Evan's Reviews > The Curfew

The Curfew by Jesse Ball
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Oct 29, 11

Read in October, 2011

Insofar as Ball's originality is more than superficial, this novel is experimental fiction. Yes, it challenges typical expectations of novelistic narrative and mixes tone in ways often jarring. I'm now reading Ball's earlier compilation of texts, 'The Village on Horseback," which so far I am finding considerably less successful in this regard. There's a thin line between ambiguity that evokes rich mystery and mere perversity of incoherence.

Oddly, it felt like reading my own autobiography in the form of a cautionary parable. Doesn't hurt that the protagonist is a violinist suppressed by an authoritarian state, whose story is ultimately told in a private puppet show. Stylistically, it's something like a mix of the early Aimee Bender (Girl in the Flammable Skirt) and Kafka. Most reviewers appear to imagine it set elsewhere, amidst the typical Soviet era martial law perhaps. I prefer to see in it a somewhat heightened vision of the collapse of American civilization, akin in that respect to McCarthy's The Road.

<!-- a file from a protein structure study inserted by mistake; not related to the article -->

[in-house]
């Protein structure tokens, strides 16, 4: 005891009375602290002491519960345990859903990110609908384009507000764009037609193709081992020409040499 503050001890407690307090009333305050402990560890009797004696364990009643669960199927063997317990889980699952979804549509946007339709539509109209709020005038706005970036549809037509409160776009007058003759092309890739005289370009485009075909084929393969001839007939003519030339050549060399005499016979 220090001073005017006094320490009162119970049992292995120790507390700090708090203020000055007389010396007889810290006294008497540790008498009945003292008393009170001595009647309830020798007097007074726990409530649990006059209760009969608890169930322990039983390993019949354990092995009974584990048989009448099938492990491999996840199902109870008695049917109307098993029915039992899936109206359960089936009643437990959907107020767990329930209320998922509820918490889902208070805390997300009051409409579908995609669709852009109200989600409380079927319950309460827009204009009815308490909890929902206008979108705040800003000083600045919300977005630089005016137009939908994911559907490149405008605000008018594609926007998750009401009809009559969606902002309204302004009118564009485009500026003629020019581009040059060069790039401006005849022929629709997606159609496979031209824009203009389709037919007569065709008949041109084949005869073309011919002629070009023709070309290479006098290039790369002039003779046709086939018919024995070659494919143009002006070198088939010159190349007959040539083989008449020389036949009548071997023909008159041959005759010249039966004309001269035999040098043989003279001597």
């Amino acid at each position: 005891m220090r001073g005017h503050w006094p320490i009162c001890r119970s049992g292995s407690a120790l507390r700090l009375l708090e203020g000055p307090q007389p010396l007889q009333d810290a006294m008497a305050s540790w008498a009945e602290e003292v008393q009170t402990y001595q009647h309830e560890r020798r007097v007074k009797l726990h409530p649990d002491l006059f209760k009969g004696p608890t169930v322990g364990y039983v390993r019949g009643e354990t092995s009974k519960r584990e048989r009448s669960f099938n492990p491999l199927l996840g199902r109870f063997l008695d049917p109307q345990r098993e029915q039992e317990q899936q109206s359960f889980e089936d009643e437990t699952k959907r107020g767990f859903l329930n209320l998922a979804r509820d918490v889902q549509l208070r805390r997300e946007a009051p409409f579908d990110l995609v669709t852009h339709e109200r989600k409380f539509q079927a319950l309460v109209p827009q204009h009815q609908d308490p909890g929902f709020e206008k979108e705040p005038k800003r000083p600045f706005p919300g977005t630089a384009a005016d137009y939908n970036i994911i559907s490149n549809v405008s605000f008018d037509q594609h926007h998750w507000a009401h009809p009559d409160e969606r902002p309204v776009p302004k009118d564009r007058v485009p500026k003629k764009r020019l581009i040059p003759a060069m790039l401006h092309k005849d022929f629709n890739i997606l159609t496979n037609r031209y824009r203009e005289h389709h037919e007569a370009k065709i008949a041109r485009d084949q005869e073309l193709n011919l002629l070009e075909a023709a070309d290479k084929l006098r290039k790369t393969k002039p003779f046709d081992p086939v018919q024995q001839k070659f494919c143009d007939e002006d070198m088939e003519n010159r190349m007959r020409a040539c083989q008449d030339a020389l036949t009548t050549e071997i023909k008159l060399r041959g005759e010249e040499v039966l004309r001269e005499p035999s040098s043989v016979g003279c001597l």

Take this description, for example, from early in the novel: "An ordinary nation, full of ordinary citizens, their concerns, difficulties, cruelties, injustices, had gone to sleep one night and woken the next morning to find in the place of the old government an invisible state, with its own concerns, difficulties, cruelties, injustices. Everything was strictly controlled and maintained, so much so that it was possible, within certain bounds, to pretend that nothing had changed at all. What had overthrown it? Why? Such things weren't clear at all, just as it wasn't entirely clear that anything had been overthrown. It was as if a curtain had been drawn and one could see to that curtain but not beyond. One remembered that the world had been different and not long ago. But how?"
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Comments (showing 1-1 of 1) (1 new)

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Alex Fovell awful.

Insofar as.. more than superficial

wow.


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